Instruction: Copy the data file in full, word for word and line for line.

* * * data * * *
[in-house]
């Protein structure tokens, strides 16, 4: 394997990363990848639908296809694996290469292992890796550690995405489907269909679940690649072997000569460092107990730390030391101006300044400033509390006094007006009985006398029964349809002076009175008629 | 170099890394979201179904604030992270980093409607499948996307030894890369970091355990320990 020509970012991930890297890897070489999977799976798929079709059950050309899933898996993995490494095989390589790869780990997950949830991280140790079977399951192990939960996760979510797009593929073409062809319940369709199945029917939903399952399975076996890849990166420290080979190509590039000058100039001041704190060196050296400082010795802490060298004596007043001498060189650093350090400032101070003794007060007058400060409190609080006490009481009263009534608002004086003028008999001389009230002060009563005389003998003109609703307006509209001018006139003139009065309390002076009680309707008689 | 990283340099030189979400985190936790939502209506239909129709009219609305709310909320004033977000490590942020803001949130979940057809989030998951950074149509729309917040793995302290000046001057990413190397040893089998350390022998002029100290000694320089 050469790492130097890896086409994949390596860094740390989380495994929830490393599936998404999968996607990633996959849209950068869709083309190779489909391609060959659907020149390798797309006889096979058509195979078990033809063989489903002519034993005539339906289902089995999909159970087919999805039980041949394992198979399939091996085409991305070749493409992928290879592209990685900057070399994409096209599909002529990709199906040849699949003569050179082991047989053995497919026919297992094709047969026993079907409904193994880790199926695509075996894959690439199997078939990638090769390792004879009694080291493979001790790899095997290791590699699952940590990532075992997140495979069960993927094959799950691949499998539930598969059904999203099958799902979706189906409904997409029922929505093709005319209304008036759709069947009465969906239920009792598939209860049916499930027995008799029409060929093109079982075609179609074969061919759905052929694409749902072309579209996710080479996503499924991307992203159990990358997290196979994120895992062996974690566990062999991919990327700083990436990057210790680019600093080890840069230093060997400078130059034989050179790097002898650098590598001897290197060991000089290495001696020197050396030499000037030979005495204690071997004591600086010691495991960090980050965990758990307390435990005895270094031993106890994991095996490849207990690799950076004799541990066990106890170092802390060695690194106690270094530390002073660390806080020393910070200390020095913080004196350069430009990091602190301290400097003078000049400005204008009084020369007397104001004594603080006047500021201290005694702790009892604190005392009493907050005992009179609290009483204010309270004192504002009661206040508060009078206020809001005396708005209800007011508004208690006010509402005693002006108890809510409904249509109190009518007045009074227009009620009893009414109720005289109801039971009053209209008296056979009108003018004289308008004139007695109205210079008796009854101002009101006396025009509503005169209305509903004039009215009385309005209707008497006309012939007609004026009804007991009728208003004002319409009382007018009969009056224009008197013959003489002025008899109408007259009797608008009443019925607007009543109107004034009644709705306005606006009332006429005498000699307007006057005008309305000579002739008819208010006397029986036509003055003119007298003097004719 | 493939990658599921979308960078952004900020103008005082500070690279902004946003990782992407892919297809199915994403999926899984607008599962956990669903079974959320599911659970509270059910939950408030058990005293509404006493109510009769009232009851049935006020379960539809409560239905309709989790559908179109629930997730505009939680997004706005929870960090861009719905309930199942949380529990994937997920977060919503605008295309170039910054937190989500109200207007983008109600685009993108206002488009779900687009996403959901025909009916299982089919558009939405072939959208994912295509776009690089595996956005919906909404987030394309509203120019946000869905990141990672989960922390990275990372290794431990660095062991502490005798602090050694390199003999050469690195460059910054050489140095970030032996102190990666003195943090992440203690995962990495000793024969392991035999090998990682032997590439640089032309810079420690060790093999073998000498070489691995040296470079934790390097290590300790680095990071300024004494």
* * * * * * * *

[in-house]
């Protein structure tokens, strides 16, 4: 394997990363990848639908296809694996290469292992890796550690995405489907269909679940690649072997000569460092107990730390030391101006300044400033509390006094007006009985006398029964349809002076009175008629 | 170099890394979201179904604030992270980093409607499948996307030894890369970091355990320990 020509970012991930890297890897070489999977799976798929079709059950050309899933898996993995490494095989390589790869780990997950949830991280140790079977399951192990939960996760979510797009593929073409062809319940369709199945029917939903399952399975076996890849990166420290080979190509590039000058100039001041704190060196050296400082010795802490060298004596007043001498060189650093350090400032101070003794007060007058400060409190609080006490009481009263009534608002004086003028008999001389009230002060009563005389003998003109609703307006509209001018006139003139009065309390002076009680309707008689 | 990283340099030189979400985190936790939502209506239909129709009219609305709310909320004033977000490590942020803001949130979940057809989030998951950074149509729309917040793995302290000046001057990413190397040893089998350390022998002029100290000694320089 050469790492130097890896086409994949390596860094740390989380495994929830490393599936998404999968996607990633996959849209950068869709083309190779489909391609060959659907020149390798797309006889096979058509195979078990033809063989489903002519034993005539339906289902089995999909159970087919999805039980041949394992198979399939091996085409991305070749493409992928290879592209990685900057070399994409096209599909002529990709199906040849699949003569050179082991047989053995497919026919297992094709047969026993079907409904193994880790199926695509075996894959690439199997078939990638090769390792004879009694080291493979001790790899095997290791590699699952940590990532075992997140495979069960993927094959799950691949499998539930598969059904999203099958799902979706189906409904997409029922929505093709005319209304008036759709069947009465969906239920009792598939209860049916499930027995008799029409060929093109079982075609179609074969061919759905052929694409749902072309579209996710080479996503499924991307992203159990990358997290196979994120895992062996974690566990062999991919990327700083990436990057210790680019600093080890840069230093060997400078130059034989050179790097002898650098590598001897290197060991000089290495001696020197050396030499000037030979005495204690071997004591600086010691495991960090980050965990758990307390435990005895270094031993106890994991095996490849207990690799950076004799541990066990106890170092802390060695690194106690270094530390002073660390806080020393910070200390020095913080004196350069430009990091602190301290400097003078000049400005204008009084020369007397104001004594603080006047500021201290005694702790009892604190005392009493907050005992009179609290009483204010309270004192504002009661206040508060009078206020809001005396708005209800007011508004208690006010509402005693002006108890809510409904249509109190009518007045009074227009009620009893009414109720005289109801039971009053209209008296056979009108003018004289308008004139007695109205210079008796009854101002009101006396025009509503005169209305509903004039009215009385309005209707008497006309012939007609004026009804007991009728208003004002319409009382007018009969009056224009008197013959003489002025008899109408007259009797608008009443019925607007009543109107004034009644709705306005606006009332006429005498000699307007006057005008309305000579002739008819208010006397029986036509003055003119007298003097004719 | 493939990658599921979308960078952004900020103008005082500070690279902004946003990782992407892919297809199915994403999926899984607008599962956990669903079974959320599911659970509270059910939950408030058990005293509404006493109510009769009232009851049935006020379960539809409560239905309709989790559908179109629930997730505009939680997004706005929870960090861009719905309930199942949380529990994937997920977060919503605008295309170039910054937190989500109200207007983008109600685009993108206002488009779900687009996403959901025909009916299982089919558009939405072939959208994912295509776009690089595996956005919906909404987030394309509203120019946000869905990141990672989960922390990275990372290794431990660095062991502490005798602090050694390199003999050469690195460059910054050489140095970030032996102190990666003195943090992440203690995962990495000793024969392991035999090998990682032997590439640089032309810079420690060790093999073998000498070489691995040296470079934790390097290590300790680095990071300024004494």